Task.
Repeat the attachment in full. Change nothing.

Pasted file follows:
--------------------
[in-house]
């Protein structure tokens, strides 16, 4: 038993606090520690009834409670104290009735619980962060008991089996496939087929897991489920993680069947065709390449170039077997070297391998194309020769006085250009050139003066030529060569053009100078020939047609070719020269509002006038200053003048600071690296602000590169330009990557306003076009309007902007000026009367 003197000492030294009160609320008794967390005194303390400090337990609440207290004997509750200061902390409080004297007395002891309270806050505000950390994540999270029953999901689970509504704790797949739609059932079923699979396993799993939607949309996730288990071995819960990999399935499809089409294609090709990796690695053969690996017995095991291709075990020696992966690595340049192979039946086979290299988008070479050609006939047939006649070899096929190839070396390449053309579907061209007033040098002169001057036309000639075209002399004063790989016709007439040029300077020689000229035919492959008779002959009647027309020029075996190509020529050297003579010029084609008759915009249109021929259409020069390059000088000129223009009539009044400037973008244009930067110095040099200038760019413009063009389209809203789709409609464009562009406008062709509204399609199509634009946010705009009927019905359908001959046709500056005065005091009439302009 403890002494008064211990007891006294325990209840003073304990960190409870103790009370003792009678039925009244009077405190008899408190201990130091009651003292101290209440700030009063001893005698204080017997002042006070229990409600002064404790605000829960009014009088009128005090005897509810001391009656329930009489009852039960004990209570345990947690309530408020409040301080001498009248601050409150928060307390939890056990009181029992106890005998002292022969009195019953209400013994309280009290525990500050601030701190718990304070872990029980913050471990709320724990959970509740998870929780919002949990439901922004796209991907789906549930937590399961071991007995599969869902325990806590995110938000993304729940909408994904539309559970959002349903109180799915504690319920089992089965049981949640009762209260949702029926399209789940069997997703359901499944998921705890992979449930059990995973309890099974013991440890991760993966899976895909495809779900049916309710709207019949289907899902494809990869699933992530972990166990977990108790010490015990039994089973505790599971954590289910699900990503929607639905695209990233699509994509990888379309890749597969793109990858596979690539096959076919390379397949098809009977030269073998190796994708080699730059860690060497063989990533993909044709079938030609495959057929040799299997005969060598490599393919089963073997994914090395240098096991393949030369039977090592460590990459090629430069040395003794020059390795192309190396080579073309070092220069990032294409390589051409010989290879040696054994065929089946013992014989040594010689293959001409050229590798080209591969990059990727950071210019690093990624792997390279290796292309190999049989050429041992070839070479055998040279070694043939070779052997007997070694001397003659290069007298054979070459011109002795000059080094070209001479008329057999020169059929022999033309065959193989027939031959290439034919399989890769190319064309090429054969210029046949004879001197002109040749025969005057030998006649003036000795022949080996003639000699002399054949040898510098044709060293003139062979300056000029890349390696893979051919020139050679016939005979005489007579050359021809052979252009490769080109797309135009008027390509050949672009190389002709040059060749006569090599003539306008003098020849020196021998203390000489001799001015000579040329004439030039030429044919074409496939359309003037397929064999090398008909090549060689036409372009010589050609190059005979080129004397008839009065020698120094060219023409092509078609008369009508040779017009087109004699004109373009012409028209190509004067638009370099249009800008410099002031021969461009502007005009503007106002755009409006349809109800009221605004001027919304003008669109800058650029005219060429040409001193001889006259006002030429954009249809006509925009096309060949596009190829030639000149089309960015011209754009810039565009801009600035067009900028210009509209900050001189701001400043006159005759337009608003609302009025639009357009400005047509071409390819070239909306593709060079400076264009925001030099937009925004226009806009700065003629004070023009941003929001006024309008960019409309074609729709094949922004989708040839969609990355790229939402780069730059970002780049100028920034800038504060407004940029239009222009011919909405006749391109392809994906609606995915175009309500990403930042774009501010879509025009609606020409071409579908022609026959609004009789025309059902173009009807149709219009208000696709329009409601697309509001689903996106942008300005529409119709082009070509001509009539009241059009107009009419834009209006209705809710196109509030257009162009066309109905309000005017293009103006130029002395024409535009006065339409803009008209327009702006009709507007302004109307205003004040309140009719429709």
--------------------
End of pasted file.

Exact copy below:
[in-house]
């Protein structure tokens, strides 16, 4: 038993606090520690009834409670104290009735619980962060008991089996496939087929897991489920993680069947065709390449170039077997070297391998194309020769006085250009050139003066030529060569053009100078020939047609070719020269509002006038200053003048600071690296602000590169330009990557306003076009309007902007000026009367 003197000492030294009160609320008794967390005194303390400090337990609440207290004997509750200061902390409080004297007395002891309270806050505000950390994540999270029953999901689970509504704790797949739609059932079923699979396993799993939607949309996730288990071995819960990999399935499809089409294609090709990796690695053969690996017995095991291709075990020696992966690595340049192979039946086979290299988008070479050609006939047939006649070899096929190839070396390449053309579907061209007033040098002169001057036309000639075209002399004063790989016709007439040029300077020689000229035919492959008779002959009647027309020029075996190509020529050297003579010029084609008759915009249109021929259409020069390059000088000129223009009539009044400037973008244009930067110095040099200038760019413009063009389209809203789709409609464009562009406008062709509204399609199509634009946010705009009927019905359908001959046709500056005065005091009439302009 403890002494008064211990007891006294325990209840003073304990960190409870103790009370003792009678039925009244009077405190008899408190201990130091009651003292101290209440700030009063001893005698204080017997002042006070229990409600002064404790605000829960009014009088009128005090005897509810001391009656329930009489009852039960004990209570345990947690309530408020409040301080001498009248601050409150928060307390939890056990009181029992106890005998002292022969009195019953209400013994309280009290525990500050601030701190718990304070872990029980913050471990709320724990959970509740998870929780919002949990439901922004796209991907789906549930937590399961071991007995599969869902325990806590995110938000993304729940909408994904539309559970959002349903109180799915504690319920089992089965049981949640009762209260949702029926399209789940069997997703359901499944998921705890992979449930059990995973309890099974013991440890991760993966899976895909495809779900049916309710709207019949289907899902494809990869699933992530972990166990977990108790010490015990039994089973505790599971954590289910699900990503929607639905695209990233699509994509990888379309890749597969793109990858596979690539096959076919390379397949098809009977030269073998190796994708080699730059860690060497063989990533993909044709079938030609495959057929040799299997005969060598490599393919089963073997994914090395240098096991393949030369039977090592460590990459090629430069040395003794020059390795192309190396080579073309070092220069990032294409390589051409010989290879040696054994065929089946013992014989040594010689293959001409050229590798080209591969990059990727950071210019690093990624792997390279290796292309190999049989050429041992070839070479055998040279070694043939070779052997007997070694001397003659290069007298054979070459011109002795000059080094070209001479008329057999020169059929022999033309065959193989027939031959290439034919399989890769190319064309090429054969210029046949004879001197002109040749025969005057030998006649003036000795022949080996003639000699002399054949040898510098044709060293003139062979300056000029890349390696893979051919020139050679016939005979005489007579050359021809052979252009490769080109797309135009008027390509050949672009190389002709040059060749006569090599003539306008003098020849020196021998203390000489001799001015000579040329004439030039030429044919074409496939359309003037397929064999090398008909090549060689036409372009010589050609190059005979080129004397008839009065020698120094060219023409092509078609008369009508040779017009087109004699004109373009012409028209190509004067638009370099249009800008410099002031021969461009502007005009503007106002755009409006349809109800009221605004001027919304003008669109800058650029005219060429040409001193001889006259006002030429954009249809006509925009096309060949596009190829030639000149089309960015011209754009810039565009801009600035067009900028210009509209900050001189701001400043006159005759337009608003609302009025639009357009400005047509071409390819070239909306593709060079400076264009925001030099937009925004226009806009700065003629004070023009941003929001006024309008960019409309074609729709094949922004989708040839969609990355790229939402780069730059970002780049100028920034800038504060407004940029239009222009011919909405006749391109392809994906609606995915175009309500990403930042774009501010879509025009609606020409071409579908022609026959609004009789025309059902173009009807149709219009208000696709329009409601697309509001689903996106942008300005529409119709082009070509001509009539009241059009107009009419834009209006209705809710196109509030257009162009066309109905309000005017293009103006130029002395024409535009006065339409803009008209327009702006009709507007302004109307205003004040309140009719429709």